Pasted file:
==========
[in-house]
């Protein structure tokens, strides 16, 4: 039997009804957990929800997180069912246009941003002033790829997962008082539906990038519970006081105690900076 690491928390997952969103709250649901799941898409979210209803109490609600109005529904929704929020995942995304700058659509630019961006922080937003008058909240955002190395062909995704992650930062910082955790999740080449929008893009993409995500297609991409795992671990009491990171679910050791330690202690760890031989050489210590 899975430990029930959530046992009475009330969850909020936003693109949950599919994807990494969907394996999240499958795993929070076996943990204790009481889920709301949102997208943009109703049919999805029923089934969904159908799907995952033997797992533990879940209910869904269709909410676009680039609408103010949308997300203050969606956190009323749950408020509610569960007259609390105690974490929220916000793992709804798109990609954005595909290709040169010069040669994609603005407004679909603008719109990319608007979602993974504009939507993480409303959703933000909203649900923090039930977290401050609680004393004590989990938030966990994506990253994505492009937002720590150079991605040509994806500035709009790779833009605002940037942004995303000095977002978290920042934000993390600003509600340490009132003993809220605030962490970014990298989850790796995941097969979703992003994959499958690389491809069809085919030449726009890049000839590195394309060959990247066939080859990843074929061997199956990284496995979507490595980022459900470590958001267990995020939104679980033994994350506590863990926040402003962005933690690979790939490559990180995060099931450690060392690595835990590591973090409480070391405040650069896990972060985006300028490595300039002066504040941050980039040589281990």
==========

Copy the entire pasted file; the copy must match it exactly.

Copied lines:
[in-house]
């Protein structure tokens, strides 16, 4: 039997009804957990929800997180069912246009941003002033790829997962008082539906990038519970006081105690900076 690491928390997952969103709250649901799941898409979210209803109490609600109005529904929704929020995942995304700058659509630019961006922080937003008058909240955002190395062909995704992650930062910082955790999740080449929008893009993409995500297609991409795992671990009491990171679910050791330690202690760890031989050489210590 899975430990029930959530046992009475009330969850909020936003693109949950599919994807990494969907394996999240499958795993929070076996943990204790009481889920709301949102997208943009109703049919999805029923089934969904159908799907995952033997797992533990879940209910869904269709909410676009680039609408103010949308997300203050969606956190009323749950408020509610569960007259609390105690974490929220916000793992709804798109990609954005595909290709040169010069040669994609603005407004679909603008719109990319608007979602993974504009939507993480409303959703933000909203649900923090039930977290401050609680004393004590989990938030966990994506990253994505492009937002720590150079991605040509994806500035709009790779833009605002940037942004995303000095977002978290920042934000993390600003509600340490009132003993809220605030962490970014990298989850790796995941097969979703992003994959499958690389491809069809085919030449726009890049000839590195394309060959990247066939080859990843074929061997199956990284496995979507490595980022459900470590958001267990995020939104679980033994994350506590863990926040402003962005933690690979790939490559990180995060099931450690060392690595835990590591973090409480070391405040650069896990972060985006300028490595300039002066504040941050980039040589281990």